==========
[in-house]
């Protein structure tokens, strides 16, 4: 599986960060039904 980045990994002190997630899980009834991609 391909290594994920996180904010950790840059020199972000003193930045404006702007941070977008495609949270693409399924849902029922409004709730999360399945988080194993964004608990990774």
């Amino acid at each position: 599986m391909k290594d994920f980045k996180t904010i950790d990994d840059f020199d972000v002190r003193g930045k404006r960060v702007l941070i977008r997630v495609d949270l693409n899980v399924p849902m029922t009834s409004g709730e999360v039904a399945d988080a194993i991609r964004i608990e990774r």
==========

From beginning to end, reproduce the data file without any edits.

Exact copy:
[in-house]
């Protein structure tokens, strides 16, 4: 599986960060039904 980045990994002190997630899980009834991609 391909290594994920996180904010950790840059020199972000003193930045404006702007941070977008495609949270693409399924849902029922409004709730999360399945988080194993964004608990990774």
């Amino acid at each position: 599986m391909k290594d994920f980045k996180t904010i950790d990994d840059f020199d972000v002190r003193g930045k404006r960060v702007l941070i977008r997630v495609d949270l693409n899980v399924p849902m029922t009834s409004g709730e999360v039904a399945d988080a194993i991609r964004i608990e990774r």